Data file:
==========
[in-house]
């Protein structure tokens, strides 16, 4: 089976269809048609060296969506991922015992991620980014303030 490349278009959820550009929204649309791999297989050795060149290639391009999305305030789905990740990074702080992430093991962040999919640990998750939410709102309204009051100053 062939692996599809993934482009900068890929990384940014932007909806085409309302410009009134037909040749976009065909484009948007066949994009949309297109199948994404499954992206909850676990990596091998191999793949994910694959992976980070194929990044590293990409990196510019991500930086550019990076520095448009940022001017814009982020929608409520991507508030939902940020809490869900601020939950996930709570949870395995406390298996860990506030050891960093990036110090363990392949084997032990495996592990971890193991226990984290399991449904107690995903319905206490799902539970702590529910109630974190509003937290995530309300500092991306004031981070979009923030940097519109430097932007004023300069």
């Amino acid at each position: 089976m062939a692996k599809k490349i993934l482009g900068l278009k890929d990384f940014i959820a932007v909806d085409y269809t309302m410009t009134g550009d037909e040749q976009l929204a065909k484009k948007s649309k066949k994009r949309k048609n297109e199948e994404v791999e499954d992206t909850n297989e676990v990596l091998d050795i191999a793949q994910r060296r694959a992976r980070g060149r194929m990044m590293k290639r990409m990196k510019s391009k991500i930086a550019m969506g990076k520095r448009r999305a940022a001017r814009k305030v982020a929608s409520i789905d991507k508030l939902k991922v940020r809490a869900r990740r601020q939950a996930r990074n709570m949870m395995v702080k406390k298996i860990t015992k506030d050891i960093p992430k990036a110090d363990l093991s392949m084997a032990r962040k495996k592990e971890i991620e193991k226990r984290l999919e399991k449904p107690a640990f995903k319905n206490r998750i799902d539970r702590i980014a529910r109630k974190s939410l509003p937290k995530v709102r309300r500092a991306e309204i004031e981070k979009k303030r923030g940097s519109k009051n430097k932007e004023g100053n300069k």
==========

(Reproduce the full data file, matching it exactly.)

[in-house]
């Protein structure tokens, strides 16, 4: 089976269809048609060296969506991922015992991620980014303030 490349278009959820550009929204649309791999297989050795060149290639391009999305305030789905990740990074702080992430093991962040999919640990998750939410709102309204009051100053 062939692996599809993934482009900068890929990384940014932007909806085409309302410009009134037909040749976009065909484009948007066949994009949309297109199948994404499954992206909850676990990596091998191999793949994910694959992976980070194929990044590293990409990196510019991500930086550019990076520095448009940022001017814009982020929608409520991507508030939902940020809490869900601020939950996930709570949870395995406390298996860990506030050891960093990036110090363990392949084997032990495996592990971890193991226990984290399991449904107690995903319905206490799902539970702590529910109630974190509003937290995530309300500092991306004031981070979009923030940097519109430097932007004023300069």
């Amino acid at each position: 089976m062939a692996k599809k490349i993934l482009g900068l278009k890929d990384f940014i959820a932007v909806d085409y269809t309302m410009t009134g550009d037909e040749q976009l929204a065909k484009k948007s649309k066949k994009r949309k048609n297109e199948e994404v791999e499954d992206t909850n297989e676990v990596l091998d050795i191999a793949q994910r060296r694959a992976r980070g060149r194929m990044m590293k290639r990409m990196k510019s391009k991500i930086a550019m969506g990076k520095r448009r999305a940022a001017r814009k305030v982020a929608s409520i789905d991507k508030l939902k991922v940020r809490a869900r990740r601020q939950a996930r990074n709570m949870m395995v702080k406390k298996i860990t015992k506030d050891i960093p992430k990036a110090d363990l093991s392949m084997a032990r962040k495996k592990e971890i991620e193991k226990r984290l999919e399991k449904p107690a640990f995903k319905n206490r998750i799902d539970r702590i980014a529910r109630k974190s939410l509003p937290k995530v709102r309300r500092a991306e309204i004031e981070k979009k303030r923030g940097s519109k009051n430097k932007e004023g100053n300069k």